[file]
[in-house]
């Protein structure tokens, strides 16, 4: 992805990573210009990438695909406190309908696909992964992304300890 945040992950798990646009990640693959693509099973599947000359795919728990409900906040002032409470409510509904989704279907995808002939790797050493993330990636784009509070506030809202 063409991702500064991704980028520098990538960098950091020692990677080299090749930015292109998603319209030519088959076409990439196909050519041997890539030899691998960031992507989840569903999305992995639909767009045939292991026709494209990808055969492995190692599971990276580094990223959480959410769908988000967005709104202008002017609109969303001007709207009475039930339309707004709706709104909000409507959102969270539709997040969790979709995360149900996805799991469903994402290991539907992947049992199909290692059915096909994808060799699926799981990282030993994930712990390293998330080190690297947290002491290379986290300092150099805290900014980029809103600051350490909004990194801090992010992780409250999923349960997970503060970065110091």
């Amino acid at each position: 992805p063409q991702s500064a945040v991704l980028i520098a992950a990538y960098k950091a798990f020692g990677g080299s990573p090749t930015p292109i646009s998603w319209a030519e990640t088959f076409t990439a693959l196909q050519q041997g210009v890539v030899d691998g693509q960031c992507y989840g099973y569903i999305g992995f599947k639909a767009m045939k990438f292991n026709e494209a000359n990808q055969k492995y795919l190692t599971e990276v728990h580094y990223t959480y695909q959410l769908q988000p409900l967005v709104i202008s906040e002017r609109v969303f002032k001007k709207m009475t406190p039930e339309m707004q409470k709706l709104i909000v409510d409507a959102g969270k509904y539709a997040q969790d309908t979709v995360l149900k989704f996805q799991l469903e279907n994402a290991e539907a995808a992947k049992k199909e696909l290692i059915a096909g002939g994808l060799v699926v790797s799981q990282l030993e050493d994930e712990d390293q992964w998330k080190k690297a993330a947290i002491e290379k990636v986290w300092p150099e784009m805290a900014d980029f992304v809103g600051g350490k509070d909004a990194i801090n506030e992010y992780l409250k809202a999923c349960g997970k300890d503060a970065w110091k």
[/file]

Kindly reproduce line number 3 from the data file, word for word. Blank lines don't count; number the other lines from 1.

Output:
């Amino acid at each position: 992805p063409q991702s500064a945040v991704l980028i520098a992950a990538y960098k950091a798990f020692g990677g080299s990573p090749t930015p292109i646009s998603w319209a030519e990640t088959f076409t990439a693959l196909q050519q041997g210009v890539v030899d691998g693509q960031c992507y989840g099973y569903i999305g992995f599947k639909a767009m045939k990438f292991n026709e494209a000359n990808q055969k492995y795919l190692t599971e990276v728990h580094y990223t959480y695909q959410l769908q988000p409900l967005v709104i202008s906040e002017r609109v969303f002032k001007k709207m009475t406190p039930e339309m707004q409470k709706l709104i909000v409510d409507a959102g969270k509904y539709a997040q969790d309908t979709v995360l149900k989704f996805q799991l469903e279907n994402a290991e539907a995808a992947k049992k199909e696909l290692i059915a096909g002939g994808l060799v699926v790797s799981q990282l030993e050493d994930e712990d390293q992964w998330k080190k690297a993330a947290i002491e290379k990636v986290w300092p150099e784009m805290a900014d980029f992304v809103g600051g350490k509070d909004a990194i801090n506030e992010y992780l409250k809202a999923c349960g997970k300890d503060a970065w110091k």